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on 5 August 2012
For readers who want to get the essence of this Chinese classic without having to access the olden text or go through dubious translations, this is the book to get.

Chinese classics are usually perceived as being hard to comprehend and cryptic as they were written in an olden style, and I believe that is one of the main reasons for declining interest in ancient classic texts.

However, this book proved otherwise- this difficult topic is now easy to read and understand. The ideas were presented in an audience-centric manner and well introduced by Tom Butler-Bowden to people new to classics like myself. He did a good job in deciphering and distilling the essence of this 'mystical' subject that has withstood the test of many centuries.

The ideas were captured well in short paragraphs and the huge concept headings helped in capturing the essence of each subject, making the book enjoyable and understandable.

A must-read for those who want to get a quick introduction and insight into this ancient Chinese classic.

(An icing to the cake would be to have some Chinese characters for the main topics or the original text to assist bilingual readers to better appreciate the Tao Te Ching; but it has already done its job well)
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on 5 March 2013
The wisdom contained within the Tao is timeless and indeed references many of indigenous wisdom found across the world, particularly in African proverbs.

This is a fascinating book that prompts one to reflect on and assess their very lives, as well as the nature of their social and other relationships...to reflect on their own selves and motivations for self-directed actions.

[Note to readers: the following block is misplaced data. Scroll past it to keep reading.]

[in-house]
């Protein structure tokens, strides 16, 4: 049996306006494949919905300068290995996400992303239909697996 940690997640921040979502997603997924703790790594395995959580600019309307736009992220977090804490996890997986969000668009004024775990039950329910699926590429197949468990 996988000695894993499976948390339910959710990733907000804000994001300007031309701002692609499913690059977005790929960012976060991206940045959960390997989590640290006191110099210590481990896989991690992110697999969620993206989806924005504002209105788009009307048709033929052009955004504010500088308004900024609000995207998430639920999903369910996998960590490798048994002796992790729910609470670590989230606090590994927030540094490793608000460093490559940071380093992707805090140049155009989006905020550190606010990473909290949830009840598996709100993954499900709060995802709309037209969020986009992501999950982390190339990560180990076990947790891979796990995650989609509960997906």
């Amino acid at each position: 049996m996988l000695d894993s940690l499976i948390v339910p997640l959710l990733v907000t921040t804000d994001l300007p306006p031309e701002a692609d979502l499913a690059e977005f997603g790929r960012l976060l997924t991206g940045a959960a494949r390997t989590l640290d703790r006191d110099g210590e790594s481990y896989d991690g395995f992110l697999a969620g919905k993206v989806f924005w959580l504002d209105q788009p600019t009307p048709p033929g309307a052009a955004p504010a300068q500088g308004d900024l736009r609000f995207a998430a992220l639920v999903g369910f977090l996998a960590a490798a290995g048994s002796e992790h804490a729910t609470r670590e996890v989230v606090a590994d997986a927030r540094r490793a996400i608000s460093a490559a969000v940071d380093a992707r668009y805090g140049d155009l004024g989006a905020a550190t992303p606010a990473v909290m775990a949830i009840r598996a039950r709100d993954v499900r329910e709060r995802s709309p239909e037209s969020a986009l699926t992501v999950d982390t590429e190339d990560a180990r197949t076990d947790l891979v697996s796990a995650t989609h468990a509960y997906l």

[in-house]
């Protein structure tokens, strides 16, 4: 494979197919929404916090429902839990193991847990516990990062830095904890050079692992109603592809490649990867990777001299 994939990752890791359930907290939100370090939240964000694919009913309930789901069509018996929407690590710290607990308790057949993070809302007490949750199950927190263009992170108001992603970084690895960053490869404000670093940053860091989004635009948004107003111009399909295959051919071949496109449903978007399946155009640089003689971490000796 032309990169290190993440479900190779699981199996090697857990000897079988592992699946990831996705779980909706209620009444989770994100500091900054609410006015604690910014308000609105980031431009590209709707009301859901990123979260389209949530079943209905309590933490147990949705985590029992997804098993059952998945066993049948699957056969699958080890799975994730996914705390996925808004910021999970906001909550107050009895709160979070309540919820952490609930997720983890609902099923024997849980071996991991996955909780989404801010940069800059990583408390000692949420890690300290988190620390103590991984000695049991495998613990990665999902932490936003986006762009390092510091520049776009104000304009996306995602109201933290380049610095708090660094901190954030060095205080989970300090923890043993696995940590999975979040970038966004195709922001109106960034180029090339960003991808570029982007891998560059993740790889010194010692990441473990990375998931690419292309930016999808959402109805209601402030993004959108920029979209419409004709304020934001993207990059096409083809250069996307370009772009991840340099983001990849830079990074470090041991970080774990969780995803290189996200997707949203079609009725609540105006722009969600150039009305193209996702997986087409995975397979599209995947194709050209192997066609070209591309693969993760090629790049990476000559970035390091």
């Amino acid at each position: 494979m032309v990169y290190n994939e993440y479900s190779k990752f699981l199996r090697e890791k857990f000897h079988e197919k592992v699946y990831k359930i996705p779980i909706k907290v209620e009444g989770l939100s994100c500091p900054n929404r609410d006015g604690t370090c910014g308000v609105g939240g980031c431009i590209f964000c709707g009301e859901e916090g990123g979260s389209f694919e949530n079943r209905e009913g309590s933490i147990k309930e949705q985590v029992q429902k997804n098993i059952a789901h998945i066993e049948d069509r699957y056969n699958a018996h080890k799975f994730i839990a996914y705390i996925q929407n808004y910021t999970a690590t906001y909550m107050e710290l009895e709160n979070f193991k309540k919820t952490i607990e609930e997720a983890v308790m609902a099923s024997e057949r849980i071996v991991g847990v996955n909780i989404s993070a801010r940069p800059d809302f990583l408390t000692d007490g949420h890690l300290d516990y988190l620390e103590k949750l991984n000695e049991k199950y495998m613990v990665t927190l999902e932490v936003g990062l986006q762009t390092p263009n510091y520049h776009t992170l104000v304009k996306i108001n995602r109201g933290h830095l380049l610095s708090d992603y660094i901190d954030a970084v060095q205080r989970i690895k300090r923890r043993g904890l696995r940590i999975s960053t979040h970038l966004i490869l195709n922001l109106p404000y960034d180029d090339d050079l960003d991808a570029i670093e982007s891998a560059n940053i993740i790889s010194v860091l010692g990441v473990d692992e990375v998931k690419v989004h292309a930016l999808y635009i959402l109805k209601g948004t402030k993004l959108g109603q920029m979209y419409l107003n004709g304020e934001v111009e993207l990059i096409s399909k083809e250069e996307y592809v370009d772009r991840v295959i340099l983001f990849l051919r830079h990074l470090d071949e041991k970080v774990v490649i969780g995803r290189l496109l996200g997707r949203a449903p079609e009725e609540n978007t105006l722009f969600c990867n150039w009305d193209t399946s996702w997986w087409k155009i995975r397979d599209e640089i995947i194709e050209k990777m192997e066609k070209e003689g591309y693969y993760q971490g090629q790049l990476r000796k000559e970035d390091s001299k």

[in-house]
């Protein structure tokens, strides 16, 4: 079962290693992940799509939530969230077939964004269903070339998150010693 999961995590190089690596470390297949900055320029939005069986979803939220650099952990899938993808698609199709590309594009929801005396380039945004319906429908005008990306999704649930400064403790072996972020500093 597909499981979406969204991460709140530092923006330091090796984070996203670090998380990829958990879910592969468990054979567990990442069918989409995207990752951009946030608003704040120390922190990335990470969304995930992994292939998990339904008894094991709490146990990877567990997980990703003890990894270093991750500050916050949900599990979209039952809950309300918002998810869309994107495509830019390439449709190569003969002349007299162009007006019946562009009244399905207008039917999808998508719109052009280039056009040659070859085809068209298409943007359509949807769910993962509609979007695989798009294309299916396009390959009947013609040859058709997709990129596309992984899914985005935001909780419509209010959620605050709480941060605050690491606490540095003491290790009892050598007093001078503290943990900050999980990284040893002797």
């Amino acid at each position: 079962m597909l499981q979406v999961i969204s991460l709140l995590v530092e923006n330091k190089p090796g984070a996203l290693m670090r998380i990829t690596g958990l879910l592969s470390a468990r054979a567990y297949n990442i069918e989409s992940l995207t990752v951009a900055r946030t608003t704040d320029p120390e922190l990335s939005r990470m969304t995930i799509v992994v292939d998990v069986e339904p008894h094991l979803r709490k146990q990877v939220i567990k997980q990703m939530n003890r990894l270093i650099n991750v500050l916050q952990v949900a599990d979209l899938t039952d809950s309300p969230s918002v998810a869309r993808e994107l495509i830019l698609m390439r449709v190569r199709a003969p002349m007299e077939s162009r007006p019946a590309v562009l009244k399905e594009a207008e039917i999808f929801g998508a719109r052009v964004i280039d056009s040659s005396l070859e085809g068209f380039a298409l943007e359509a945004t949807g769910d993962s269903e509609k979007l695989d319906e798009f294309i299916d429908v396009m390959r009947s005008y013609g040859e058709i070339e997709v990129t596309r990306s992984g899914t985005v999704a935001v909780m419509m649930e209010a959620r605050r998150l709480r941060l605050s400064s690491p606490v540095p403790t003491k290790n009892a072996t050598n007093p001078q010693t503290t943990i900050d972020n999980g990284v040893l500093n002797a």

Definitely worth a read!
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on 15 July 2012
Being a fan of the works of Deepak Chopra I knew that I would like this classic of eastern philosophy and spirituality. I was not disappointed. The book is greatly enhanced by the scholarly introduction by Tom Butler-Bowdon (TB-B), which adds context and insight into the timeless wisdom of this work. I followed TB-Bs recommendation to dip into this book, as it is a series of meditations contained in short chapters. If you are one who likes to reflect on daily life this is a great book to stimulate your thinking. This Capstone book is excellent value, and it has whetted my appetite to read the rest of this series of classic books.
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on 2 February 2015
I was put off by the apparent lack of proof reading in this edition - doesn't seem like much care was taken over it. Stray punctuation marks, the word 'in' mistakenly replaced with the letter 'm'. Not the kind of thing I expect to find in a published book!
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on 24 November 2015
Brilliant. Really can't recommend this book enough (and I have). I found a lot of comfort in this book. Hopefully you do too.
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on 3 September 2014
Excellent! If you like to contemplate this book will keep you picking it up to just be in the moment.
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on 7 February 2015
I got it for my husband and it is one of the best books he keeps on telling me
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on 11 April 2015
Excellent read, would recommend this to anyone interested in Philosophy